The messaging around vaping may be driving children and teens to take up the habit, says expert.
The message that vaping is 95% safer than smoking has backfired, encouraging some children to vape, says a top health expert.
Dr Mike McKean treats children with lung conditions and is vice-president for policy at the Royal College of Paediatrics and Child Health.
He says the 2015 public messaging should have been clearer – vapes are only for adults addicted to cigarettes.
Evidence on the possible health risks of vaping is still being gathered.
In an exclusive interview with the BBC, Dr McKean said: “Vaping is not for children and young people. In fact it could be very bad for you,” although he stresses that it is not making lots of children very sick, and serious complications are rare.
“Vaping is only a tool for adults who are addicted to cigarettes.”
He says the 95% safe messaging was “a very unwise thing to have done and it’s opened the door to significant chaos”.
The “switch to vape” message has had an unintended consequence of driving children to take up e-cigs, he says.
“There are many children, young people who have taken up vaping who never intended to smoke and are now likely addicted to vaping. And I think it’s absolutely shocking that we’ve allowed that to happen.
“It feels like we have put all our eggs in one basket and said ‘this is the way to tackle cigarette smoking’ and I feel we have neglected children and young people, by sort of embracing something almost too much without the real proper thought.”
Prof Ann McNeil was one of the co-authors of the original 2015 report and told the BBC that the advice was based on the literature at the time and what was known about what the products contained.
“It was never intended to communicate that they’re safe – it was intended to say there is a big difference in the harms.”
She says vaping is less risky than smoking, but children should not be doing it.
The 95% safer figure is still used today by the vaping industry to promote its products.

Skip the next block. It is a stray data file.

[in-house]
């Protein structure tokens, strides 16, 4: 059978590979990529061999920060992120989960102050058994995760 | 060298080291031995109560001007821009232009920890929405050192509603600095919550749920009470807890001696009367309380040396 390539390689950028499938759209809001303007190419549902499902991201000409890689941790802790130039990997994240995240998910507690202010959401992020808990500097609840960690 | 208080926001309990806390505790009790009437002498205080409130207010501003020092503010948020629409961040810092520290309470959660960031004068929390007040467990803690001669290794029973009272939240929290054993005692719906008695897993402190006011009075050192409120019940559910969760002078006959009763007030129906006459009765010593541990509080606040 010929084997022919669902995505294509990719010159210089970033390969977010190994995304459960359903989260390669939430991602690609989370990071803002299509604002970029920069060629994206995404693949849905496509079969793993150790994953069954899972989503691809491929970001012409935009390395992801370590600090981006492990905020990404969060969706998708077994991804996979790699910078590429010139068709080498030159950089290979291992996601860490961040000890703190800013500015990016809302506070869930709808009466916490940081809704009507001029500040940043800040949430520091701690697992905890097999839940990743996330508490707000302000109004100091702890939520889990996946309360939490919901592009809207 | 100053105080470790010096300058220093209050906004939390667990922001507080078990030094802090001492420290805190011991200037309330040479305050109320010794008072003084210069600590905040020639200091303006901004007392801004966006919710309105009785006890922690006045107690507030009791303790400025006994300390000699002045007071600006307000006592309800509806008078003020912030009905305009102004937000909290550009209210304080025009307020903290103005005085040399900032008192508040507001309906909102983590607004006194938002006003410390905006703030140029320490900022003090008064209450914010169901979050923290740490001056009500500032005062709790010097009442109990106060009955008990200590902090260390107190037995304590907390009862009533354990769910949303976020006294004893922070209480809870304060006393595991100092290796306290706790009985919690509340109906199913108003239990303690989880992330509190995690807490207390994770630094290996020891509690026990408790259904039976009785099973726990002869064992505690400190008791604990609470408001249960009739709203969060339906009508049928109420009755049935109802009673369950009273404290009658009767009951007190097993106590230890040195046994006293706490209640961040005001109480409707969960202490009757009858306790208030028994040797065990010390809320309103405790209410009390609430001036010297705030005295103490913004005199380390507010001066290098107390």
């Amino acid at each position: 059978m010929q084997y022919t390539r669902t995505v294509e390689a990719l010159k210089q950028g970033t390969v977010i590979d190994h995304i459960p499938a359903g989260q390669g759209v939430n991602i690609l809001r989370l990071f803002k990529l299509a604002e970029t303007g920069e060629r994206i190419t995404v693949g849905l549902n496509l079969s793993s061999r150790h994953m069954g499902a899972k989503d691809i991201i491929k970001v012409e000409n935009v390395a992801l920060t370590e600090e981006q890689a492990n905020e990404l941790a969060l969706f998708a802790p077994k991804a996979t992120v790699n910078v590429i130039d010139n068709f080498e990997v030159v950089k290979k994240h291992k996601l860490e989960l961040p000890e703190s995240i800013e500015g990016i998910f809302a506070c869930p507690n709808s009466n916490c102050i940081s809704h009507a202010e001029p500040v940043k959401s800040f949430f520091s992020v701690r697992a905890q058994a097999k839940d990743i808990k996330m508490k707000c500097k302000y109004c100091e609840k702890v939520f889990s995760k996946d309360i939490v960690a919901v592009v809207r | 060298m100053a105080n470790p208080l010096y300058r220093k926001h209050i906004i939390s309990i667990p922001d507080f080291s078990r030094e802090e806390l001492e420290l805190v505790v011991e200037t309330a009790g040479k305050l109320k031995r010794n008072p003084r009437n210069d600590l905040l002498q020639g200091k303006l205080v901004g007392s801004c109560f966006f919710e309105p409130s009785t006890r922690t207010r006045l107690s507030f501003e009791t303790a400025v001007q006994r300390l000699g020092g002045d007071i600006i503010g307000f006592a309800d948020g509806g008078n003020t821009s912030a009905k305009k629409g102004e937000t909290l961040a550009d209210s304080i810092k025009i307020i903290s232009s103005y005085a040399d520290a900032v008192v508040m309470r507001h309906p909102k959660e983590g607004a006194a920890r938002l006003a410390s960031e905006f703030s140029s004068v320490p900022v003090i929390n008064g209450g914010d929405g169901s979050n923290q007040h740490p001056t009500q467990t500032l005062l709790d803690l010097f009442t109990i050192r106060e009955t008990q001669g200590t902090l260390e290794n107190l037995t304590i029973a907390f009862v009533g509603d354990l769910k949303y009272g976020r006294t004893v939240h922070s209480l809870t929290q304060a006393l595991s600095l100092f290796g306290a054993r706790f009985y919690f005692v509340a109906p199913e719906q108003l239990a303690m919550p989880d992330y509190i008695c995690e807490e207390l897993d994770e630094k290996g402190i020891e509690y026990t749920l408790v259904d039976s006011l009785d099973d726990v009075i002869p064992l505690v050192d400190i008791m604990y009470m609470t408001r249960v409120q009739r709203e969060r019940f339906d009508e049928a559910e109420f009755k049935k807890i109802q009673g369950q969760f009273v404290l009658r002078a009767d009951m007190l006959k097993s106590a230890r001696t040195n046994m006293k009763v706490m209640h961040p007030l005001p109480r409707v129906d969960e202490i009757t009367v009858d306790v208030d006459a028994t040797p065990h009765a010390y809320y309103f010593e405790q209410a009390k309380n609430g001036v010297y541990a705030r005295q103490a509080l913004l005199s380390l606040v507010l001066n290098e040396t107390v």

Doctors, public health experts, cancer charities and governments in the UK all agree that – based on the current evidence – e-cigarettes carry a fraction of the risk of cigarettes.
Like cigarettes, selling vapes to under-18s is illegal, but data suggests a growing number of young people are doing it.
More than one in 10 people aged 16-24 said they were daily or occasional users in 2022, according to a survey carried out by the Office for National Statistics.
Although vapes don’t contain the same dangerous toxins as cigarettes, they do deliver a hit of addictive nicotine. Some teenage users say they are hooked. The BBC has been investigating youth vaping – recent tests on illegal vapes confiscated from a school found unsafe amounts of metals that could be inhaled into children lungs.
There is concern that young people are taking up vaping because they see it as completely risk-free.
Ian says he found his 13-year-old son smoking vapes and was horrified.
“He’s addicted to vaping and the more I looked into it the more I realised he is not alone.
“I asked him why he does it and he says because it gives him a buzz, and that’s how these addictions start.”
Prime Minister Rishi Sunak recently said it was “ridiculous” that vapes were designed and promoted to appeal to children when they were supposed to be used by adults giving up smoking.
In Australia, vapes are only available on prescription.
Smoking rates in the UK have been steadily falling in adults and children, both before and after vapes were introduced. Vaping can help smokers quit cigarettes.
Mr Sunak is expected to announce measures soon aimed at cracking down on youth vaping in England. The Scottish and Welsh governments have already called for a ban on disposable vapes.